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Boise Cascade Regional Engineer Jared Rodgers, right, and Enercon's Dave Walker review monthly drying data.

Permanent Steam Traps Slash Costs

Boise Cascade finds major energy savings with Enercon product

Steam used to spew so heavily from kiln condensate tank vents at Boise Cascade's LaGrande, Ore . sawmill it rained hot condensate and the area had to be cordoned off. With natural gas prices skyrocketi ng, all Regional Engineer Jared Rogers could see was energy dollars disappear ing into thin air.

When an Enercon distributor told Boise's CFO about a permanent steam trap that would save money at all their wood drying facilities, Rogers was asked to look into it. Enercon's Chief Technician, Dave Walker, visited the mill and explained the problem was primarily live steam escaping through the mill's mechanical traps, something his company had virtually eliminated for customers in the lumber, paper, refinery, food, plating and other industries. He explained every time a trap opened to purge condensate, it lost a little steam. With Boise's 109 traps cycling 36,000 times an hour , a lot of live steam was going into the condensate return tanks and out the vents. Failed, leaking and oversized traps exacerbated the loss. And this wasn't just flash steam, which is simply superheated condensate turning to vapor at a lower pressure.

Comparison chart reveals energy savings with new permanent steam traps "We were able to get a first hand re port on Enercon," Rogers recalls, "because one of our former management people had joined a West Coast lumber company which converted seven mills to their system. He said they ' d checked the product thoroughly and felt they'd made the right decision. Results reported in trade magazines bore them out.

"What finally sold us was Enercon's willingness to back up their claims," Rogers adds. "Along with an estimated payback of less than a year, Dave guaranteed the system would work or they'd take it back for what we paid. It came down to risking $25,000 to save three or four times that annually, while eliminating the cost of continually repairing and replacing steam traps. Our maintenance supervisor, Lance Jones , was completely on board. Motivated by the importance of cutting gas costs, he jumped in with both feet to change out the traps. I think he had our seven kilns done in under a week."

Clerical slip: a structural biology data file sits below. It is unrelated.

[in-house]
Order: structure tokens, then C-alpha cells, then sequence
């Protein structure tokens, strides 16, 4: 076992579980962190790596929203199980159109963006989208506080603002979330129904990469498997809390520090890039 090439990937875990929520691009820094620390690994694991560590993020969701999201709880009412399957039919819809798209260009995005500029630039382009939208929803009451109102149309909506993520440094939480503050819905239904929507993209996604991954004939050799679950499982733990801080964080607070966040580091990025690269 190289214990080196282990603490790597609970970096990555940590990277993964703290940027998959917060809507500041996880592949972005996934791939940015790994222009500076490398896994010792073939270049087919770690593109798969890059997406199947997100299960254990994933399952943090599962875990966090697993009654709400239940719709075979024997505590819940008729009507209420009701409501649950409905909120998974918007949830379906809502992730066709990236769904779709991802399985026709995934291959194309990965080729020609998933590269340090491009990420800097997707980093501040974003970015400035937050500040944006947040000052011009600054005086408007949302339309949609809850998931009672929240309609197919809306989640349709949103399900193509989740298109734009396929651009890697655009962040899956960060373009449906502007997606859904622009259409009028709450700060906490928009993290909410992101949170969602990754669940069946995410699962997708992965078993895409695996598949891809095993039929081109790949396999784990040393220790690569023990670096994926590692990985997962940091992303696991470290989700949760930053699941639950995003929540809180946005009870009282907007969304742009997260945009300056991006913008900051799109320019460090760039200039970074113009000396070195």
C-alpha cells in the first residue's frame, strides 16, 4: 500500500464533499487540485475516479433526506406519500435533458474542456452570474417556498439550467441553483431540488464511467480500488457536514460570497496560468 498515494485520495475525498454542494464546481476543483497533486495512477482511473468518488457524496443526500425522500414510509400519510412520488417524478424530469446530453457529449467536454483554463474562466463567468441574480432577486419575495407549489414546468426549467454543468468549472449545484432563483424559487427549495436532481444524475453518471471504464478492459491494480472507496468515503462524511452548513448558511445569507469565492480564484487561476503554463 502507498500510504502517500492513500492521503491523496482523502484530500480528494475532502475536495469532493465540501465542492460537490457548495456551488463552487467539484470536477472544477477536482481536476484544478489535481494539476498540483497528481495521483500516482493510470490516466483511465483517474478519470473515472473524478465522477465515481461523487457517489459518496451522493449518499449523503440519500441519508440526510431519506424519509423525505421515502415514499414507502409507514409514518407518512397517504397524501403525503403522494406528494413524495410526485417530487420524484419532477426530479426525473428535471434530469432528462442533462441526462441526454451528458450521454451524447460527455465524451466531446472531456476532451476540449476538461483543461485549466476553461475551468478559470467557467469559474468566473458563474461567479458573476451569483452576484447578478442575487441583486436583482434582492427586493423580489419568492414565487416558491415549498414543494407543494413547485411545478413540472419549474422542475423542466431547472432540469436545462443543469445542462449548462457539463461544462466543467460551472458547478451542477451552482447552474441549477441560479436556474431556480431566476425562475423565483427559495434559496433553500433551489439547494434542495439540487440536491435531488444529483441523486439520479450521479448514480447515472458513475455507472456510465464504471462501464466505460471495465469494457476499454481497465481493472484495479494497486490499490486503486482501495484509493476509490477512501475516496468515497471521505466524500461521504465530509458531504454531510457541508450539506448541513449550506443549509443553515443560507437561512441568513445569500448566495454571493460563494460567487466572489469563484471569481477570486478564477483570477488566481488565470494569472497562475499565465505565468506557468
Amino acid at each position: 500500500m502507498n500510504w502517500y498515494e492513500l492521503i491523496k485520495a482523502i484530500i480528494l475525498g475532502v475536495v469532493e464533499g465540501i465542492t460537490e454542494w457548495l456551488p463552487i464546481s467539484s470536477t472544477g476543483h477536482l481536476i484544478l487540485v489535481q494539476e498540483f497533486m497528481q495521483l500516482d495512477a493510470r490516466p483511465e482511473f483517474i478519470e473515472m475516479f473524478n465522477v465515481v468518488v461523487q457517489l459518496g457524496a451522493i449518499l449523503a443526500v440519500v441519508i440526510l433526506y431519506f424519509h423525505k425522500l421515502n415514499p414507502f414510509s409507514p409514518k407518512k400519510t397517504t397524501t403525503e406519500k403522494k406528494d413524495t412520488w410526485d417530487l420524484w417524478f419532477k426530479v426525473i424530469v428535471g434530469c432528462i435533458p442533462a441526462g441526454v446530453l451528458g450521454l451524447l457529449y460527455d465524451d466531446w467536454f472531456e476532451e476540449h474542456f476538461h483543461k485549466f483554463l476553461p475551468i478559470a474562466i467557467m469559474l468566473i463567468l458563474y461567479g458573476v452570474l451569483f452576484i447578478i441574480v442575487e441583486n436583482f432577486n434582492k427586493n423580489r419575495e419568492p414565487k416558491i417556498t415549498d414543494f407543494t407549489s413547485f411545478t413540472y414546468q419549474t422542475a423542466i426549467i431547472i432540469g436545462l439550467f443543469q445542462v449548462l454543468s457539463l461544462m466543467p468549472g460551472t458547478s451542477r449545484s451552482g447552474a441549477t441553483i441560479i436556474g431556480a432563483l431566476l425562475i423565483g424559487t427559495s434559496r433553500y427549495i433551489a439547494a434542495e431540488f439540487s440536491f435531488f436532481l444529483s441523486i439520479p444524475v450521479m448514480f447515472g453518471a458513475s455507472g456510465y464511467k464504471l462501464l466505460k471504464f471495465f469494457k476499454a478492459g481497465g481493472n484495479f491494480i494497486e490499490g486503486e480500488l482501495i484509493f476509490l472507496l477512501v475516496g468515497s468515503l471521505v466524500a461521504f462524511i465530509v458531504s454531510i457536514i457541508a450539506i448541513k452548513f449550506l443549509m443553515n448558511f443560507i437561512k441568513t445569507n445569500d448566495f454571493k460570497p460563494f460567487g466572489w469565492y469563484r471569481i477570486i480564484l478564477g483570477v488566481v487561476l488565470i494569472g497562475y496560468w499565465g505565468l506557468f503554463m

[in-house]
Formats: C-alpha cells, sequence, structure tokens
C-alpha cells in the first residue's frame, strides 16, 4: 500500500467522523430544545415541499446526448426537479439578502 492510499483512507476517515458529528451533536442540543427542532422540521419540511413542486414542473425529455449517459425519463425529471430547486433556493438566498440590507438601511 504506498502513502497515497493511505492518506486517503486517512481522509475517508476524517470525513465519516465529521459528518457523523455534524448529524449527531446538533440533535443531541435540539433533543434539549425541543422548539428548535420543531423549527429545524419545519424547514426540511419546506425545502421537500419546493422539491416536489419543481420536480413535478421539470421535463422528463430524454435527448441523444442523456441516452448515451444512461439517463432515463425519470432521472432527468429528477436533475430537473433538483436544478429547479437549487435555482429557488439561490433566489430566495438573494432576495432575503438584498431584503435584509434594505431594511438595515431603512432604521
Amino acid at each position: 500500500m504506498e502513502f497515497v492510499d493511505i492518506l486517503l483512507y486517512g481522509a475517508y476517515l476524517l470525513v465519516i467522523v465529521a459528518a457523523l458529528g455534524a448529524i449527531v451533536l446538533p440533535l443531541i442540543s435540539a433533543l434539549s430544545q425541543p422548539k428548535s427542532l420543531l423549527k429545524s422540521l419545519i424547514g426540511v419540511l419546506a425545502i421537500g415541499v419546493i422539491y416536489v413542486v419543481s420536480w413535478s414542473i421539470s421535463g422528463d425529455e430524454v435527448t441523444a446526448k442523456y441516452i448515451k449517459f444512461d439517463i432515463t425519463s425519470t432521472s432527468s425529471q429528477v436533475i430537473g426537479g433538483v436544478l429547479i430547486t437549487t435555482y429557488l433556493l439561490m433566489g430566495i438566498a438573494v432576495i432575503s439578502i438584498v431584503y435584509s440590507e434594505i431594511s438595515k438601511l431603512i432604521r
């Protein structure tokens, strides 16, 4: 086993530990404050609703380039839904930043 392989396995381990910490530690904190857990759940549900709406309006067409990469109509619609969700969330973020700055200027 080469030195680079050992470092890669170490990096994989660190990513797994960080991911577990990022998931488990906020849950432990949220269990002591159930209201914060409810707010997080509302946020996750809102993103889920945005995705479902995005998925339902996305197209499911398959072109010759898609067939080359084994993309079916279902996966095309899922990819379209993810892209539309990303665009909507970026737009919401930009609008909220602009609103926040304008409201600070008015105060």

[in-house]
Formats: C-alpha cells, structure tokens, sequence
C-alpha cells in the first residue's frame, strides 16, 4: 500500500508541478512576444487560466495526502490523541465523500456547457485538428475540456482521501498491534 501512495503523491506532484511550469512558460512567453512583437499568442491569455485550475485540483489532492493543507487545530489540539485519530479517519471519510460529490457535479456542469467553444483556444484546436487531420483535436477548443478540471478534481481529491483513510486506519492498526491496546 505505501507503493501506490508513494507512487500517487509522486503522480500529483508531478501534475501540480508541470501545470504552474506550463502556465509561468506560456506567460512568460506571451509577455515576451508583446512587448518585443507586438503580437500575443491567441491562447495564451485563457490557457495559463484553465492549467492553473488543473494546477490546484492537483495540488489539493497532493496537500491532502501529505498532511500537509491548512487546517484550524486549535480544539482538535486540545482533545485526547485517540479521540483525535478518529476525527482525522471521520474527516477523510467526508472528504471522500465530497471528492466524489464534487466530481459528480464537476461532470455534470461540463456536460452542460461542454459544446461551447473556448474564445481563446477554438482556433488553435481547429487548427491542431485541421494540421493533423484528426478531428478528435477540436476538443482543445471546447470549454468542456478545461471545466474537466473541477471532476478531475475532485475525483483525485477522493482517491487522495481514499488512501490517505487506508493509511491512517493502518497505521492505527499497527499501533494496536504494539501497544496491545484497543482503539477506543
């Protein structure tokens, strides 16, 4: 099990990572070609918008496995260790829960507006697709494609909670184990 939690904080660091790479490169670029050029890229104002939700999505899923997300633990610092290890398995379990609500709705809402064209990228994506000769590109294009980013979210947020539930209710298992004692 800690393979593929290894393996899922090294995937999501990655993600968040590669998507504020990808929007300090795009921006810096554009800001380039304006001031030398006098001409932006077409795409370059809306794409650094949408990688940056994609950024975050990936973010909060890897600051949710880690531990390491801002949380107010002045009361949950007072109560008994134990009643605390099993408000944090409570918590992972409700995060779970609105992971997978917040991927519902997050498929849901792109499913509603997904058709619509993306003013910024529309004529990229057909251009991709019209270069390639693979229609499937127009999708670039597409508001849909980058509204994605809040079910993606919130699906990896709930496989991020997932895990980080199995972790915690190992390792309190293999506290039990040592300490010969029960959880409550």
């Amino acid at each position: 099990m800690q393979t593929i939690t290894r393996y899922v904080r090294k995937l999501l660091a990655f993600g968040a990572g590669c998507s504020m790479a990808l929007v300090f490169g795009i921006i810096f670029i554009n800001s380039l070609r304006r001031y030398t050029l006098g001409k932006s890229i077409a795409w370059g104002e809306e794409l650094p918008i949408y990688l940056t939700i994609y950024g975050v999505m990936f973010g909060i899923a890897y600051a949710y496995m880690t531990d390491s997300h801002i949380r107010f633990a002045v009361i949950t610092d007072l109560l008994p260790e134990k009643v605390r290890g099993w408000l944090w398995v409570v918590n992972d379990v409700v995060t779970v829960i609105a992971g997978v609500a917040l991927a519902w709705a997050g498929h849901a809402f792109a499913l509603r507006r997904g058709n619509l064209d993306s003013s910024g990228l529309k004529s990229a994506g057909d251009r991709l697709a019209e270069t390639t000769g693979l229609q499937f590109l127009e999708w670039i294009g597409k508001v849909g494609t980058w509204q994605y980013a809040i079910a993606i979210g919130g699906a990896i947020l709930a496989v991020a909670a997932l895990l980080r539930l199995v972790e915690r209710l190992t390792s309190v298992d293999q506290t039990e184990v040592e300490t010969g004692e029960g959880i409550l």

Kiln operator Mel paointer points to Enercon Trap

The "less-than-a-year" payback turned out to be less than six weeks. In five months, Boise saved $111,216 in natural gas, four time s the cost of the traps. During this period, LaGrande had its lowest steam use per-board-foot dried for any year evaluated, 0.49 pounds less than their 2000-03 average. Steam needs were cut 18,536,000 pounds which, at 12 therm s per-thou sand-pounds and $0.50/therm, resulted in the six figure savings.

"To assure this was attributable to the traps and not ongoing drying efficiency improvements ," says Rogers, "we compared 'therms/MBF' ratios from our Regional Energy Report. For each month before the trap installation, the ratio was higher than the prior 4-year average, but lower after the installation. This confirmed that the energy savings were from the new traps and were actually greater than the March-July data indicated ."

Steam, condensate and makeup water data

Rogers explains that a complicating factor was inconsistent white fir drying during the study period. Since white fir does not require conditioning, the "# steam /BF" ratio for drying it is significantly lower than for pine. When monthly data on white fir drying was tossed out , savings from the new traps were even better. "Our highest white fir production in 2002 was the only reason that year's steam use ratio was close to the 2004 value. Conservatively, the new traps reduced by well over 10% the steam required to dry lumber and paid for themselves many times over in their first few months of use," Roger says.

Because production fluctuates, the most accurate gauge of savings is to compare therms /MBF. Boise combined the March -December periods in 2002 and 2003 (before installation) against the same combined periods in 2004 and 2005. As the chart shows, the therms /MBF needed in 2004-5 were consistently lower over the 10- month comparison period and averaged 12.2% less overall. "Graphic proof of the energy saved is in the 'after' photo of the vent on our kiln condensate return tank which, as mentioned, had been spewing steam before the installation," Roger says.

Before trap changeover - condensate tank vent spewed plume of steam ORIFICE FACTOR
Rogers says after the traps were installed he started hearing how and why they wouldn't work. Much of the concern was from a respected supplier who felt the changeover was a mistake. He said he had gone to the Inter net and found a U.S. Navy memo which apparently said they'd tested orifice traps but used them only on ships where reduced trap maintenance was more important than system efficiency. Also, a school had reported that orifice traps didn't work properly on their low-pressure radiators and had to be removed. (Neither were Enercon installations.)